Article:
A few years back, I realised that sometimes we forget to be grateful for the things we have in our lives. We chase dreams and perhaps things out of reach, rather than just being satisfied with and thankful for what we have - right now!

It was then I created a Facebook page called 'Don't Forget to Say Thanks' . It's not the most followed page in the world but every now and then, when I need to remind myself of the need to feel gratitude, I post a little thought. It's a work in progress. Aren't we all?

So, today, when I am feeling a little worse for wear and mournful of the season, I turn to that inspiration ... and share one encouraging thought with you!

Thanks Feb 9

 


Groundhog Day

Do you have a favourite film? 

Or maybe you have a few movies that would be in your Top Ten? If you were making a list.

Are you an action movie fan, or a sci fi fanatic, or perhaps like me you prefer RomComs, a little light  romance and comedy? 

I have to admit, there are some movies that I can watch over and over and over and over and over... and not get bored. And one of those is linked to today.

February 2nd in North America - the USA and Canada - is Groundhog Day and I love the Bill Murray movie of the same name. More of that in a moment.

GroundhogBut first ... what IS a 'groundhog'

Well, it's a kind of rodent, and apparently belongs to the marmot or ground squirrel family. It's found in the USA, Canada and into Alaska. Among other characteristics, they have big teeth and they live in burrows. When fully grown a groundhog can be as long as 27inches (about 69cm) and can weigh as much as 14pounds (over 6kg). I've been doing my research and all I can say is, that groundhog is not a small squirrel!

One of the important things to know about the groundhog is that are hibernators. They often dig a separate 'winter burrow', which they build below the frost line, which means even when it's frozen up top, the animals can safely sleep away the winter months without fear of freezing to death. Usually, groundhogs hibernate from October to March or April, or thereabouts. 

And that's relevant to the tradition of Groundhog Day (the actual day) which apparently is an old superstition from the Pennsylvania Dutch community in America, which says that if a groundhog emerges early from it's burrow - on February 2 - then it can tell us if Spring is on its way.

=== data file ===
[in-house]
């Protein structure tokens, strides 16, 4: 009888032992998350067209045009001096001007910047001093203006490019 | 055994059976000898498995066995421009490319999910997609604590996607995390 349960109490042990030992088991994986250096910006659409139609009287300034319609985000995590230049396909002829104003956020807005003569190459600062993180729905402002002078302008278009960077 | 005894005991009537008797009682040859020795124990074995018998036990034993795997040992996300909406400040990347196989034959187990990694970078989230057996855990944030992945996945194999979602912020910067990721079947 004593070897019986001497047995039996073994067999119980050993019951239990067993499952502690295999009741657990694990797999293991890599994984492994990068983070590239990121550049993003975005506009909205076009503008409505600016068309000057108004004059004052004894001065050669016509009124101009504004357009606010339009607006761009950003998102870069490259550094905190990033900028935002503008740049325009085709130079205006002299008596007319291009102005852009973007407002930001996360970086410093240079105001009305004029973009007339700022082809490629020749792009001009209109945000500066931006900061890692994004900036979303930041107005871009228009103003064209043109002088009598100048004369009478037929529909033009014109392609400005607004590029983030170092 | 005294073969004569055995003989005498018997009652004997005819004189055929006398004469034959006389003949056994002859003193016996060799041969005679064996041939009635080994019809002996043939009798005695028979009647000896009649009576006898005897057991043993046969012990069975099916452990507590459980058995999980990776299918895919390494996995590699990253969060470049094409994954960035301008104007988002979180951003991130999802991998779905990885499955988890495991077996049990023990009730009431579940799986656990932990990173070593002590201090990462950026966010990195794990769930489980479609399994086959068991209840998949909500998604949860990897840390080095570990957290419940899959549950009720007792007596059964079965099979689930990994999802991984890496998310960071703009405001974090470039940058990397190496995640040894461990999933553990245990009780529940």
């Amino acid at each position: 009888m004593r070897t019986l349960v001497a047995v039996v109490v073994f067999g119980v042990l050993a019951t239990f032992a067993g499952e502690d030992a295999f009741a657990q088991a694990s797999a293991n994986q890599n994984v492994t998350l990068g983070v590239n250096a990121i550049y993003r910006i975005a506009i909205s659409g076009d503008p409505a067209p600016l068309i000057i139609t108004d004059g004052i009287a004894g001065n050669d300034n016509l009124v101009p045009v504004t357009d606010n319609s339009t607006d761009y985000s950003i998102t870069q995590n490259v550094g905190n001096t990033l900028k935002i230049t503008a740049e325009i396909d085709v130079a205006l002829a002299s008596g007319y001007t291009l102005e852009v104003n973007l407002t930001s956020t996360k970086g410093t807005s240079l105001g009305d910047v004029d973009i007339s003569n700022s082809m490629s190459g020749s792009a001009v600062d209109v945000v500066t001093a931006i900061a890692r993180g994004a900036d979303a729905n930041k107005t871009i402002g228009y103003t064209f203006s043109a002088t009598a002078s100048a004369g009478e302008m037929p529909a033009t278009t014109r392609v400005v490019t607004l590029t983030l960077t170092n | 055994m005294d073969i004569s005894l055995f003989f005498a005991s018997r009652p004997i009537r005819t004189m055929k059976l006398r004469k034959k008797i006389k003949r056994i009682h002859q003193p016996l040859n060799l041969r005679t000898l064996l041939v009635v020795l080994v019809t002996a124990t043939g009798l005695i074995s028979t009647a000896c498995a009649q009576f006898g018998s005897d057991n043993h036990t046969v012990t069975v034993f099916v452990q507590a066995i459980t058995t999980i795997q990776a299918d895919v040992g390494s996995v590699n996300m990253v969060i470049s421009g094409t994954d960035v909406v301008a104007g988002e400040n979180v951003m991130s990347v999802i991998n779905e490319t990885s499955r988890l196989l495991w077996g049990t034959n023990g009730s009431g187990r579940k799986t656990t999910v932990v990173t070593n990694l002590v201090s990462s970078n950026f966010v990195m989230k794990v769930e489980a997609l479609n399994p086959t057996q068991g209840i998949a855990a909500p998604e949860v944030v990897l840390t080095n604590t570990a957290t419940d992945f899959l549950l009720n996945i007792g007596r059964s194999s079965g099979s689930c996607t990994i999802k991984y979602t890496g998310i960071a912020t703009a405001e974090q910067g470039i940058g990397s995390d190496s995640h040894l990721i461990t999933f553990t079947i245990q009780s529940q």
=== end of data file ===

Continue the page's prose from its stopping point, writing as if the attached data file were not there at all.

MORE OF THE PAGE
So the legend goes, if the groundhog sees its shadow due to clear weather, it will quickly nip back into its burrow, and winter will go on for six more weeks. If, however, the animal does NOT see its shadow because it's too cloudy, Spring will arrive early!

All this predicting the weather is part of ancient 'weather lore' which is found in lots of cultures, including German speaking areas (and the Pennsylvania Dutch people come from Germanic-speaking areas of Europe) where the animal predicting the weather is usually a badger, but sometimes a bear or a fox.

And these weather lore predictions are also linked to the Christian festival of Candlemas, which we also celebrate today. Tradition has it that if the weather is clear on Candlemas, we're in for a long winter!

Now of course there's no scientific evidence for such weather predictions, but it's fun isn't it? 

In North America, February 2nd has taken on a special significance. Groundhog Day ceremonies happen on this day across the USA and Canada, but it's in a place called Punxsutawney in western Pennsylvania, that the most popular ceremony occurs, where the focus is a groundhog called 'Punxsutawney Phil'.

And that's the link to the 1993 movie that I mentioned at the start.

'Groundhog Day' starring Bill Murray and Andy MacDowell is largely located in Punxsutawney around the iconic ceremony and the film has not only helped to immortalise the seasonal celebration, but the concept of it has also added a new phrase to our dictionary.

If you haven't ever seen the movie then sorry for the spoiler. Bill Murray plays a cynical (and rather obnoxious) TV weatherman called Phil who is sent to cover the Groundhog Day ceremony, and then finds himself in a time loop through which he is forced to re-live February 2nd ... Groundhog Day ... over and over and over, until he becomes a better person. He learns to live each moment at a time, rather than always chasing ambition and celebrity.

As a result of the movie which was conceived, co-written and directed by Harold Ramis,  we now use the phrase 'Groundhog Day' for any situation which is monotonous, repetitive and even unpleasant and boring.

Since the start of the Coronavirus pandemic, lots of us feel like we've been living Groundhog Day - don't we?

Working from home, staying in and not being able to go out and mingle with others, not being able to see family members - much of our time during 2020 and into 2021 has felt so repetitive and monotonous. I think 'Groundhog Day' is a great way of describing my pandemic experience.

But just as Weatherman Phil in the movie came out of his Groundhog Day a better person, so I believe we can emerge from the COVID19 experience improved and finer examples of humanity.

Early on in the pandemic, especially, we saw so many acts of kindness and caring. The Thursday 8pm 'Clap for Carers' which some are still doing as they Clap for their Heroes. People checking on their neighbours, delivering food and medicines, thinking of others. 

And although Covid fatigue might have stolen a little of that from us as the months have progressed, I believe this time has shown us what a kinder and more compassionate world can look like. 

I'd like to believe that a memory of that kindness might be part of the legacy of our Pandemic Groundhog Day, along with the realisation that life is short and that, no matter how much status and money and position and ambition we chase, perhaps we just need to take more time to breathe, to enjoy our environment and the beauty of the world around us, to appreciate our loved ones more, and maybe even take pleasure in the simple things - like a walk on a Spring morning - no matter when that might be.